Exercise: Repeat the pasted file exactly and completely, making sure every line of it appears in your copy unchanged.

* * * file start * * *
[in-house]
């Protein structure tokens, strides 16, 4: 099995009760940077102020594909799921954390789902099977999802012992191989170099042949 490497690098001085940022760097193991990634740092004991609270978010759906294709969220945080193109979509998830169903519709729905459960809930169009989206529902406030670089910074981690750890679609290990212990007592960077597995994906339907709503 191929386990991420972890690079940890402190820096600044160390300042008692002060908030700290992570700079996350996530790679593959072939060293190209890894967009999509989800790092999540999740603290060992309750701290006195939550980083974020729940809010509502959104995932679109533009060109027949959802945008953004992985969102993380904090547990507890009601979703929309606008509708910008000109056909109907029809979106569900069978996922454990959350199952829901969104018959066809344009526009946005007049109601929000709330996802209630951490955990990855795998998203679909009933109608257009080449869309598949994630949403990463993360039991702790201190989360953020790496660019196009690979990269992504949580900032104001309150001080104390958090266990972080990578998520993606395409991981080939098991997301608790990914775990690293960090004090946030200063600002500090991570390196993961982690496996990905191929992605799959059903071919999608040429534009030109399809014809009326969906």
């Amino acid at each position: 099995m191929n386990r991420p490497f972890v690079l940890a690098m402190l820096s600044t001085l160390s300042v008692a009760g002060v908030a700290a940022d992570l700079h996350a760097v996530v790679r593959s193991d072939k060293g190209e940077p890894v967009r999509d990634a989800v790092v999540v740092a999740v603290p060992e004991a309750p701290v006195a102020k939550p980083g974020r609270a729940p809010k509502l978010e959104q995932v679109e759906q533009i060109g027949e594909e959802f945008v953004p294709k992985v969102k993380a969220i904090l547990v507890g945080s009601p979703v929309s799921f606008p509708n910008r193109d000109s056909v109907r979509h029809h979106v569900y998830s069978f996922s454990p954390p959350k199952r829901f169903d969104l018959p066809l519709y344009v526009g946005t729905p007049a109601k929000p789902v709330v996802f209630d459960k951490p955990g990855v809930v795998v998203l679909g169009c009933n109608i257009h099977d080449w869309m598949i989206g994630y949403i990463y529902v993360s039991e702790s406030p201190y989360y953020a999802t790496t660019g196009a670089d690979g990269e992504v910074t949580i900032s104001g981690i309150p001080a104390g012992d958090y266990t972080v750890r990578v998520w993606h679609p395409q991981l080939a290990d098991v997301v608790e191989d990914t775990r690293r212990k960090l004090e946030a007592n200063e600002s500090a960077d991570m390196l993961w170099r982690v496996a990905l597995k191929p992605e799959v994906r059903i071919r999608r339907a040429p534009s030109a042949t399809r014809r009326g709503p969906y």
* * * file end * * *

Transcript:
[in-house]
């Protein structure tokens, strides 16, 4: 099995009760940077102020594909799921954390789902099977999802012992191989170099042949 490497690098001085940022760097193991990634740092004991609270978010759906294709969220945080193109979509998830169903519709729905459960809930169009989206529902406030670089910074981690750890679609290990212990007592960077597995994906339907709503 191929386990991420972890690079940890402190820096600044160390300042008692002060908030700290992570700079996350996530790679593959072939060293190209890894967009999509989800790092999540999740603290060992309750701290006195939550980083974020729940809010509502959104995932679109533009060109027949959802945008953004992985969102993380904090547990507890009601979703929309606008509708910008000109056909109907029809979106569900069978996922454990959350199952829901969104018959066809344009526009946005007049109601929000709330996802209630951490955990990855795998998203679909009933109608257009080449869309598949994630949403990463993360039991702790201190989360953020790496660019196009690979990269992504949580900032104001309150001080104390958090266990972080990578998520993606395409991981080939098991997301608790990914775990690293960090004090946030200063600002500090991570390196993961982690496996990905191929992605799959059903071919999608040429534009030109399809014809009326969906």
């Amino acid at each position: 099995m191929n386990r991420p490497f972890v690079l940890a690098m402190l820096s600044t001085l160390s300042v008692a009760g002060v908030a700290a940022d992570l700079h996350a760097v996530v790679r593959s193991d072939k060293g190209e940077p890894v967009r999509d990634a989800v790092v999540v740092a999740v603290p060992e004991a309750p701290v006195a102020k939550p980083g974020r609270a729940p809010k509502l978010e959104q995932v679109e759906q533009i060109g027949e594909e959802f945008v953004p294709k992985v969102k993380a969220i904090l547990v507890g945080s009601p979703v929309s799921f606008p509708n910008r193109d000109s056909v109907r979509h029809h979106v569900y998830s069978f996922s454990p954390p959350k199952r829901f169903d969104l018959p066809l519709y344009v526009g946005t729905p007049a109601k929000p789902v709330v996802f209630d459960k951490p955990g990855v809930v795998v998203l679909g169009c009933n109608i257009h099977d080449w869309m598949i989206g994630y949403i990463y529902v993360s039991e702790s406030p201190y989360y953020a999802t790496t660019g196009a670089d690979g990269e992504v910074t949580i900032s104001g981690i309150p001080a104390g012992d958090y266990t972080v750890r990578v998520w993606h679609p395409q991981l080939a290990d098991v997301v608790e191989d990914t775990r690293r212990k960090l004090e946030a007592n200063e600002s500090a960077d991570m390196l993961w170099r982690v496996a990905l597995k191929p992605e799959v994906r059903i071919r999608r339907a040429p534009s030109a042949t399809r014809r009326g709503p969906y």